By default, most Android SD card write speeds are set to a paltry 128KB. This can cause slowdowns when reading or writing to the SD card on your tablet. With the hardware powering these tablets, it only makes sense to up this value to gain some speed on reading and writing to the SD card.
The idea behind this is the modification of the amount of available read-ahead cache used for reading SD card data. In order to modify this amount, the file /sys/devices/virtual/bdi/179:0/read_ahead_kb must be opened (with write permission) in an editor. The problem with this is that write permissions is a challenge and, in some cases, the SD card itself must be remounted in read/write mode. On top of that, the device must be rooted.
Unfortunately, there's no way around the necessity of having the device rooted, but there are applications that circumvent the need to open that file in an editor (which is a challenge, in many cases). Let's take a look at how to manage this task without having to manually edit that file.
What you'll need
- Rooted Android tablet
- SD-Booster app to test speed
- SD Tools app to make changes to read-ahead memory
I've experimented with a Toshiba Thrive and a Galaxy Tab and discovered that not all read-ahead amounts are created equal. In fact, both tablets excelled at different settings, so the speed test app is required to determine which setting is the best.
Download and install each of those tools from the Android Market, and get ready to make your tablet rock!
Before you open up SD-Booster, first open up SD Tools and do an initial speed test. You'll want to have a baseline, so you know when you've found that magic number. To do the speed test, follow these steps:
- Open up SD Tools
- Tap the Start speed tests button
- Let the testing complete
As you can see, the speed test clearly differentiates between reading and writing speeds.
At the end of the speed test, you'll be asked to submit your results. This, of course, is optional.
The Thrive I'm working with is a rooted device, so the initial results might seem a bit higher than a non-rooted device. Even so, let's see if we can eek out a bit more speed.
Changing the read-ahead memoryNow, open up the SD-Boost application. When this is done, you'll see your default setting in the SD-Booster window (see Figure B). Figure B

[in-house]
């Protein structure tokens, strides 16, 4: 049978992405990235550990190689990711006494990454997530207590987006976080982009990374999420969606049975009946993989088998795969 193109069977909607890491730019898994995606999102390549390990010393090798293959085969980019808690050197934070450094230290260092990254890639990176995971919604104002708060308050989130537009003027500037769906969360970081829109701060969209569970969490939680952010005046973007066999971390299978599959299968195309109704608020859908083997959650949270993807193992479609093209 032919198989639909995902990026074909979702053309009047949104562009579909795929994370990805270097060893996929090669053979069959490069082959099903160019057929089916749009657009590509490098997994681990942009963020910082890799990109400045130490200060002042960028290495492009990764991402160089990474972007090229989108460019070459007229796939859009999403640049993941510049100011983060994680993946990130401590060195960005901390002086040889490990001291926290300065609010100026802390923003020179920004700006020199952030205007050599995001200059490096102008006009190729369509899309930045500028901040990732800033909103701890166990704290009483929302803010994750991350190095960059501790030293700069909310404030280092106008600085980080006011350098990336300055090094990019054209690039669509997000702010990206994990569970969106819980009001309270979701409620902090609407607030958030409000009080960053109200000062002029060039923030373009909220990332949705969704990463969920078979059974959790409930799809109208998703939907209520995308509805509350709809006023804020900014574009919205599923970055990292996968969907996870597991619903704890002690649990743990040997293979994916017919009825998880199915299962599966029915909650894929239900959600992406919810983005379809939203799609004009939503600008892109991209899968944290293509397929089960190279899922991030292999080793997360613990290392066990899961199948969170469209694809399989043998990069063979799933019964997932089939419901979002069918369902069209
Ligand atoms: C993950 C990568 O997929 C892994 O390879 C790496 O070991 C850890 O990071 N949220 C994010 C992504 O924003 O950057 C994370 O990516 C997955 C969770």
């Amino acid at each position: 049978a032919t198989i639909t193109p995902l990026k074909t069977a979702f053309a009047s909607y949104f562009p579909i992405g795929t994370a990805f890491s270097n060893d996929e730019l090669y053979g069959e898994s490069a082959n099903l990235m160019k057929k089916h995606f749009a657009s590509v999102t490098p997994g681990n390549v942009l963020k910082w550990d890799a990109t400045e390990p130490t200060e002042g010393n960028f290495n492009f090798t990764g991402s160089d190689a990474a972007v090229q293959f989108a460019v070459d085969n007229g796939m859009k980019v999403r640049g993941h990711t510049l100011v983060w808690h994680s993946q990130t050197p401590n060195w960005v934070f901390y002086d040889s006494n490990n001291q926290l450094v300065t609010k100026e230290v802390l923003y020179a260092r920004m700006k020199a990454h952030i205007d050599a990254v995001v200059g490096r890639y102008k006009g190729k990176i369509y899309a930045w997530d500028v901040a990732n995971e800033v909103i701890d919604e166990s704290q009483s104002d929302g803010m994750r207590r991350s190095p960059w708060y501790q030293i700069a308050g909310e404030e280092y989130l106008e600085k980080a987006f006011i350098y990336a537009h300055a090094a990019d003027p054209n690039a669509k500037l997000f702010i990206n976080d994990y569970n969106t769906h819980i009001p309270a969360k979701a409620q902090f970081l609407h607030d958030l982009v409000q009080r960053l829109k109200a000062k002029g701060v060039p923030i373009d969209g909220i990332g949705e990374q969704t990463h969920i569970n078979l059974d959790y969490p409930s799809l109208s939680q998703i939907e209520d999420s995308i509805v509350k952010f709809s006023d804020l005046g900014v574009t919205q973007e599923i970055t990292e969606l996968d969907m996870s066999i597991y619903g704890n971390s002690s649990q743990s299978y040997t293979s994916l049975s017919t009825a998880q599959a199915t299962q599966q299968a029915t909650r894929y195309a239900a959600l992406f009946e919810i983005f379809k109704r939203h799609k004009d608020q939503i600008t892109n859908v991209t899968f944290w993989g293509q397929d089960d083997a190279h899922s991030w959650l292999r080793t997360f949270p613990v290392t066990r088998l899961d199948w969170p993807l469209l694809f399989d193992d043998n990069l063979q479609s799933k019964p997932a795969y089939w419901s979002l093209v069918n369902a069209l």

As you can see, I've already changed the settings for this tablet.
Erase the currently set number, and enter a new number. You can start by maxing it out at 4096. When you do this, you'll need to give the application permission to have root access to the file. Okay this permission, and continue on. Once the value has been set, close the app, go back to the SD Tools app, and run another speed test.If your tablet is like the Thrive, the maxed out number will not give you the best results. Continue testing different values until you find the value that gives the best results for your set up. For the Thrive, the best setting was 1028, whereas for the Galaxy, the best setting was 2048. As you can see, in Figure C, the speed did increase for both read and write. Figure C
Although the write speeds didn't increase significantly, the read speeds did.
Once you've found the best setting, go back to the SD-Booster app and make sure to check the box for Set on Boot, otherwise the setting will go back to the default every time the tablet is rebooted.
There you have it — a quick and easy way to eek out a bit more speed from your rooted Android tablet. The Android platform is both powerful and flexible, allowing for creative ways to boost performance such as this.
Jack Wallen is an award-winning writer for TechRepublic and Linux.com. He’s an avid promoter of open source and the voice of The Android Expert. For more news about Jack Wallen, visit his website getjackd.net.